God bless you and yours today! 

See? Ice-cream, brief isolation,
and TV doesn't seem to have harmed them much:)
* * *  

"The Father's Tale"

My nose has been in a book for the past week or so, ever since I got my hands on our library's single copy of Michael O'Brien's The Father's Tale

Perhaps that's why I haven't posted more this week...really good books kind of take over my life a little when I'm reading them. (My husband knows what I'm talking about; poor guy.) My spiritual director and I were talking about books a few months ago, and I told him how much I have enjoyed Catholic authors Louis de Wohl and especially Michael O'Brien. He asked me if I had read The Father's Tale yet, and when I said that I hadn't, the sparkle in his eyes said it all: It's so good! 

And it's so good, ya'll. Like stay-up-until-2am-finishing-it kind of good.

At 1,072 pages, it's about five inches thick, which was kind of intimidating at first. I picked it up from the circulation desk and actually giggled when I saw it. Immediately I started to calculate how many times I'd have to renew my library loan on it before I would be able to finish it. 

I am a very fast reader, but this book actually makes me slow down. There is such a profound richness to every sentence of this book that I want to slow down and spend some time with it. The characters are very human and real, and several of them are profoundly holy

One reason I have connected so much with this book is that the main character is going through a dramatic, painful process of being emptied so that God can do something very great and very difficult with him. I am also continuing to go through a period of waiting that has been a real emptying of myself in several ways. I have felt God calling me day after day for so long now to "be still and know that I am God," to not worry constantly about what may come or when. One of my favorite quotes from The Father's Tale is this one: "In the desert one must learn to stand still, to wait for God in emptiness. Standing still in this way is a purifying fire." The thought that God is purifying me and my family with our struggles is an anchor of my hope, and in a few of my most grace-filled moments, my joy. I have been living in a desert of admittedly First World-grade problems, but it's been a desert nonetheless.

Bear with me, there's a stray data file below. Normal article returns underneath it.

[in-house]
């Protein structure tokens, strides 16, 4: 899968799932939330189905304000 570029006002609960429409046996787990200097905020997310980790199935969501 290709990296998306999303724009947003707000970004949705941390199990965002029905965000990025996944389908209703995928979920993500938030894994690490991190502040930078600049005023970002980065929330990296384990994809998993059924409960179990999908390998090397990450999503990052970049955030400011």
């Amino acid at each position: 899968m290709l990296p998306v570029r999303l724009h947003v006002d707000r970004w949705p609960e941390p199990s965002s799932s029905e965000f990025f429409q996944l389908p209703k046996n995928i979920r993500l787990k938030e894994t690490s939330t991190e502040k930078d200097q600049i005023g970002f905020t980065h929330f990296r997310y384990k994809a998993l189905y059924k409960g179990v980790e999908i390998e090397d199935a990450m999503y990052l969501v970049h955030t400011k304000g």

Here are more quotes from this book that struck me so much that I wrote them in my prayer journal:

"Kenosis...when one becomes empty and poor, and in that state the kingdom of Heaven is given to you." 

"For the heart to see, it must be broken open." 

"The devil tries to deceive us sometimes by offering us a lesser evil and a great evil. We see the lesser evil as a kind of good choice." 

"He who would know the bounty of the Lord must dwell in an uninhabitable land." 

"Sometimes there is consolation, and sometimes struggle. Whatever occurs is His gift." 

* * *